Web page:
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Amber Heard: I ‘Stand by Every Word’ of Testimony in Defamation Trial

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Almost two weeks after losing a high-profile defamation trial, Amber Heard said in a television interview on Tuesday that she had told the reality on the stand about her accusations of abuse against her ex-husband, Johnny Depp. She also took issue with the judge’s handling of evidence that she said helps prove her account of the connection.

Ms. Heard told NBC’s “Today” show that she’s going to “stand by every word” of her testimony to her “dying day.” She alleged repeated physical abuse by Mr. Depp, in addition to several instances of sexual abuse, all of which Mr. Depp denied.

In her first public interview because the jury verdict in Fairfax, Va., Ms. Heard acknowledged that she was liable for “horrible, regrettable” behavior toward Mr. Depp, including demeaning insults that were aired in court, but maintained that any physical violence on her part was in response to his own. Mr. Depp testified that Ms. Heard was violent toward him, and never the opposite way around.

“I behaved in horrible — almost unrecognizable to myself — ways,” Ms. Heard said. “It was very, very toxic. We were awful to one another.”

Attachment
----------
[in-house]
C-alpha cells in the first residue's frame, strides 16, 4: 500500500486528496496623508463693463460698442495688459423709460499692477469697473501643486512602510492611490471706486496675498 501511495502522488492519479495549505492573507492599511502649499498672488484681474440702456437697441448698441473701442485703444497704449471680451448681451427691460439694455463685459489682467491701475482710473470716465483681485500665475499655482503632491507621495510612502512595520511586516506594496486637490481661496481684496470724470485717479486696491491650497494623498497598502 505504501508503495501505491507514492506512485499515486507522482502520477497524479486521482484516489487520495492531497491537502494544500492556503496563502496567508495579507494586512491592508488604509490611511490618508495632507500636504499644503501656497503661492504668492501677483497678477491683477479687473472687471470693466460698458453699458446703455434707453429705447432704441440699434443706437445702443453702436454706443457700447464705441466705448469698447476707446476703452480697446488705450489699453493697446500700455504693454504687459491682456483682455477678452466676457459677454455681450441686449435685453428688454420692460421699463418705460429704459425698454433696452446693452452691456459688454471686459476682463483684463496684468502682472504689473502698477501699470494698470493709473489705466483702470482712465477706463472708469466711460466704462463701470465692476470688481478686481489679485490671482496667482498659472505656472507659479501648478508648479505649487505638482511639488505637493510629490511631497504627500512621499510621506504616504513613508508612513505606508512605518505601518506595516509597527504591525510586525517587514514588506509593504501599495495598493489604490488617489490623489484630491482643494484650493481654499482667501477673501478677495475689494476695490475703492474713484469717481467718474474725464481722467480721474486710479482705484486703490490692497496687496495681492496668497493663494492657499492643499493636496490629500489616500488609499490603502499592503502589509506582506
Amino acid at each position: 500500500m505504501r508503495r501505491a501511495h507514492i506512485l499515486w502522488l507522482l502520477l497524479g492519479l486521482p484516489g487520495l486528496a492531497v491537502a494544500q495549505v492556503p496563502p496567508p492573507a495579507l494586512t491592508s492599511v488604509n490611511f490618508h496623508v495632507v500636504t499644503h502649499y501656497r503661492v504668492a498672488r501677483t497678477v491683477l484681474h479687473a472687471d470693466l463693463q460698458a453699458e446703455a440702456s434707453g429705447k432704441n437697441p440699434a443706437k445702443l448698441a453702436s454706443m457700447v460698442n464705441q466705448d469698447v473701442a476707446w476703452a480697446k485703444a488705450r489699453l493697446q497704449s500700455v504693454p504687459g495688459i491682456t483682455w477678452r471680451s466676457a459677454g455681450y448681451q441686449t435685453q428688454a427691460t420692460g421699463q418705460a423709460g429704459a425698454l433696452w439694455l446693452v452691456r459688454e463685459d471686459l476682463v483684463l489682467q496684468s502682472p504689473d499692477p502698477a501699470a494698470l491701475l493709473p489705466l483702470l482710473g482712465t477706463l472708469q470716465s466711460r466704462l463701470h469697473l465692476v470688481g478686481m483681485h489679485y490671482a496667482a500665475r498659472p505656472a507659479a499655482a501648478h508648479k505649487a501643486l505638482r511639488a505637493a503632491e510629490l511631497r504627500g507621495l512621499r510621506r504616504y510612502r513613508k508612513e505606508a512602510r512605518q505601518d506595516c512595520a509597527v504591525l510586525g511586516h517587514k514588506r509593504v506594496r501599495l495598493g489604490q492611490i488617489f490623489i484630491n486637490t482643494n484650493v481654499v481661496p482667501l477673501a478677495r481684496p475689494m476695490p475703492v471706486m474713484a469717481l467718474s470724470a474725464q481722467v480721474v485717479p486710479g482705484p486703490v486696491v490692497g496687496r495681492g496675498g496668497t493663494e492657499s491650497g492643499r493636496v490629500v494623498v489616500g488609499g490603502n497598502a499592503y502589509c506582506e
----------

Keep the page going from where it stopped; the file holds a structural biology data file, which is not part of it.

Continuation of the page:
But, she asserted, “I’ve all the time told the reality.”

Ms. Heard, 36, lost the defamation case that Mr. Depp filed against her, alleging that she had “devastated” his profession after The Washington Post published an op-ed during which she called herself a “public figure representing domestic abuse.” The article didn’t mention Mr. Depp by name, but he and his lawyers argued that it was clearly referring to a time in 2016 during which Ms. Heard told a court that Mr. Depp was physically abusive toward her.

A trial between the formerly married actors became a fierce battleground over the reality about their relationship.

The $10.35 million award to Mr. Depp was offset by a $2 million award for Ms. Heard. The jury found that Mr. Depp had defamed Ms. Heard in a single instance, when a lawyer who had previously represented him in the course of the defamation proceedings made a press release to a British tabloid accusing her of damaging the couple’s penthouse and blaming it on Mr. Depp.